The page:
Deciding Where to Invest
So far, all of this 401(k) decision-making has been pretty easy. Now it is time for the fun part -- deciding exactly how and where you want to invest your hard-earned dollars.
Your typical 401(k) plan may offer 20 or more investment choices, including:
What are the differences in these? How you should split up your dollars to get the most bang? Most likely, your plan administrator won't be advising you on exactly where to invest. It's too much of a liability. First, let's go over what all of the options listed above actually are.
- Stock mutual funds
- Bond mutual funds
- Stable value accounts
- Money market accounts
Money-market accounts and stable value accounts usually consist of certificates of deposit and U.S. Treasury securities. They are very secure, and offer small but steady growth.
Bond mutual funds are pooled amounts of money invested in bonds. Bonds are basically IOUs that companies or governments issue. Bonds are paid back with interest that is usually a fixed percentage of the amount purchased. When a bond within the mutual fund reaches maturity, the proceeds are used to purchase different bonds for the portfolio.
Stock mutual funds are portfolios of company stocks. When you buy stocks, you are buying a small part of the company. Stock mutual funds, like bond mutual funds, are managed by a professional money manager. Each company's stock within the portfolio has a different value that will fluctuate based on the company's business success. The mutual fund's share price is determined by its net asset value, which also fluctuates with the circumstances of the companies within the fund.
The first important decision you have to make is what kind of risk you are willing to take. You can take the conservative route, which will mean lower returns but a lower chance of losses. Or, you can take a moderate route, which includes a mix of risky and conservative options and moderate-to-low returns. Or, you can be aggressive and go for options with high earning potential but also higher risks. As a fund's potential return increases, its level of risk increases. Risk is essentially the fluctuations that will be a part of any fund's existence. This means that the time frame in which you have to invest will greatly affect the plan of attack you decide on for your 401(k) investments.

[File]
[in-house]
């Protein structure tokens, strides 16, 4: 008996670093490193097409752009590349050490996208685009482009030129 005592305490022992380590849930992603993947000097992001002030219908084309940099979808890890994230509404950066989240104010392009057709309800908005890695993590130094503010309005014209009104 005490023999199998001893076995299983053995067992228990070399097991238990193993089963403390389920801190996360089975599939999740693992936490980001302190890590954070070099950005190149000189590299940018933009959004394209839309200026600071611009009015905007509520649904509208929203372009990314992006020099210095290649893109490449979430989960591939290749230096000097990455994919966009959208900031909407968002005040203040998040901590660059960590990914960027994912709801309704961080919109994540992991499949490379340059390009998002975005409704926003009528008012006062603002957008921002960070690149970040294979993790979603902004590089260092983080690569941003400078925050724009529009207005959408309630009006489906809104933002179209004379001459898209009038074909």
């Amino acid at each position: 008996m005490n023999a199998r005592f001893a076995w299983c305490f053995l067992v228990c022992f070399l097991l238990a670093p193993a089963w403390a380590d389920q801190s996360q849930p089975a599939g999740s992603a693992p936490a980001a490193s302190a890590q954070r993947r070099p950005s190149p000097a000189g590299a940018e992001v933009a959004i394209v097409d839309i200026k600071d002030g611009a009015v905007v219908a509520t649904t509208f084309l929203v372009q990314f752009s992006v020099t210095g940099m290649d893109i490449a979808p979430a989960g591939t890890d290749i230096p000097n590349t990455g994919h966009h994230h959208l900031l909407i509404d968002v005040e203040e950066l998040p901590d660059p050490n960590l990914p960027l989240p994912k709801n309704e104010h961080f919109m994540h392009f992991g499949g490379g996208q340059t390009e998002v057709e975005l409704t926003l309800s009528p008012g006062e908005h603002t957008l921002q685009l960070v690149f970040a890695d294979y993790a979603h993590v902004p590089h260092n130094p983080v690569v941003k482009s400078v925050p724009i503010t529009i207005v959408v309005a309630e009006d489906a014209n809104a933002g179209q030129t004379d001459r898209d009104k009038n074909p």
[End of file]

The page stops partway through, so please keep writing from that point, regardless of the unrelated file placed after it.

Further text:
For example, if you are going to need the money sooner than later, then your risk tolerance will be lower and you'll need to choose low-risk investments with a more consistent and stable history of returns. You can also lower your risk by diversifying your investments.
If you have many years of investing ahead of you (10 or more), then you can probably afford to take more risks. The longer you have your money invested, the longer you will have to recover from any losses.
Your own personal feelings toward investing are also a big factor. Stressing over investments is not good for anyone. Think about what risk you are comfortable with and then plan your investments accordingly. Remember that most plans let you rearrange or "rebalance" your funds at least quarterly, and in some cases you can rebalance as often as you want.
Making your selections
Of the choices you have, the riskiest, but also the option with the most earning potential, are stock mutual funds. Historically, stocks as a whole have had average annual returns of close to 11 percent. The tricky part is to select the right stock mutual funds. How do you know which are the best performing funds? According to an article by the Motley Fool, "Over time, the absolute best performing type of stock mutual funds, bar none" is an index fund. An index fund essentially matches the market. It has no manager and is simply made up of representative amounts of each stock in the index. It is the safest bet on achieving a steady rate of return that can come very close to or match that 11-percent average.
There are several index funds. The most well-known is probably the S&P 500 index. This index fund performs well, but there are also others that perform well -- such as the Wilshire 5000. Because it is very difficult to pick stocks individually that outperform an index like the S&P 500, it makes a lot of sense to invest in an index fund. The same article by the Motley Fool states that index funds outperform between 80 percent and 90 percent of actively managed equity funds.
The problem comes in when your 401(k) plan does not offer an index fund. What do you do then? Part of the boost in an index fund's value comes from the fact that is not actively managed, and therefore doesn't have the fee associated with that management. You can put together some funds that might act like an index fund, but it will take some work. The first things you have to look at are the fees and commissions that are charged. Look for a fund that has management fees less than 0.75 percent, no sales charges, and no 12b-1 fees. (12b-1 fees are annual fees that the fund uses for its marketing efforts.) You also want to look for a fund that has low turnover of stocks -- that typically means that it performs well. The fund's past performance is also a good indicator of future success, but is not a guarantee.
Do your homework
Don't blindly choose stocks without knowing anything about them. Do a little homework. Your plan administrator should have information available for you about each fund. These are often available online as well. Read the prospectus of each fund and select the ones that you find fit best with your own philosophies and ideas.